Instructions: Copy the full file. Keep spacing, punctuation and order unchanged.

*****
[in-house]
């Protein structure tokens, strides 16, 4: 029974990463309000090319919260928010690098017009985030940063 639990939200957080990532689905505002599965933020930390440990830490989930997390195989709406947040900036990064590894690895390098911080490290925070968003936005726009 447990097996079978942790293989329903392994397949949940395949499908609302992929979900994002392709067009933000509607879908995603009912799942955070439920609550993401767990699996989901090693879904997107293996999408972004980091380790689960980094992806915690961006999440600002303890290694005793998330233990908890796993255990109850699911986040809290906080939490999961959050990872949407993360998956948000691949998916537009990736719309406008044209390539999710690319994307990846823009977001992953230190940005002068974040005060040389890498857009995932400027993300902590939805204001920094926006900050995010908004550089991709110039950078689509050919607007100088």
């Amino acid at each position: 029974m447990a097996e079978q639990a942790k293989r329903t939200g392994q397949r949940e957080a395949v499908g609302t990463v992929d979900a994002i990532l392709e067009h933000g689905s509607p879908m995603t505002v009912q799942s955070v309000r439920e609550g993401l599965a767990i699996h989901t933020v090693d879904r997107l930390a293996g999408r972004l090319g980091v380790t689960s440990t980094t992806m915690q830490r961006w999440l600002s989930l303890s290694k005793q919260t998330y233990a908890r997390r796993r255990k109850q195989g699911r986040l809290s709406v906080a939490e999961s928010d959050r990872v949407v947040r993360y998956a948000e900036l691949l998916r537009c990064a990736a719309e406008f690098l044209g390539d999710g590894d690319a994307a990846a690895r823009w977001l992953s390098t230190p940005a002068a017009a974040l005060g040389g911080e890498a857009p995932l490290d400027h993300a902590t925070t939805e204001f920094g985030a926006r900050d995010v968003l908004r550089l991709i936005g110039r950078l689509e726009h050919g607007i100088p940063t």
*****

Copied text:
[in-house]
């Protein structure tokens, strides 16, 4: 029974990463309000090319919260928010690098017009985030940063 639990939200957080990532689905505002599965933020930390440990830490989930997390195989709406947040900036990064590894690895390098911080490290925070968003936005726009 447990097996079978942790293989329903392994397949949940395949499908609302992929979900994002392709067009933000509607879908995603009912799942955070439920609550993401767990699996989901090693879904997107293996999408972004980091380790689960980094992806915690961006999440600002303890290694005793998330233990908890796993255990109850699911986040809290906080939490999961959050990872949407993360998956948000691949998916537009990736719309406008044209390539999710690319994307990846823009977001992953230190940005002068974040005060040389890498857009995932400027993300902590939805204001920094926006900050995010908004550089991709110039950078689509050919607007100088």
């Amino acid at each position: 029974m447990a097996e079978q639990a942790k293989r329903t939200g392994q397949r949940e957080a395949v499908g609302t990463v992929d979900a994002i990532l392709e067009h933000g689905s509607p879908m995603t505002v009912q799942s955070v309000r439920e609550g993401l599965a767990i699996h989901t933020v090693d879904r997107l930390a293996g999408r972004l090319g980091v380790t689960s440990t980094t992806m915690q830490r961006w999440l600002s989930l303890s290694k005793q919260t998330y233990a908890r997390r796993r255990k109850q195989g699911r986040l809290s709406v906080a939490e999961s928010d959050r990872v949407v947040r993360y998956a948000e900036l691949l998916r537009c990064a990736a719309e406008f690098l044209g390539d999710g590894d690319a994307a990846a690895r823009w977001l992953s390098t230190p940005a002068a017009a974040l005060g040389g911080e890498a857009p995932l490290d400027h993300a902590t925070t939805e204001f920094g985030a926006r900050d995010v968003l908004r550089l991709i936005g110039r950078l689509e726009h050919g607007i100088p940063t």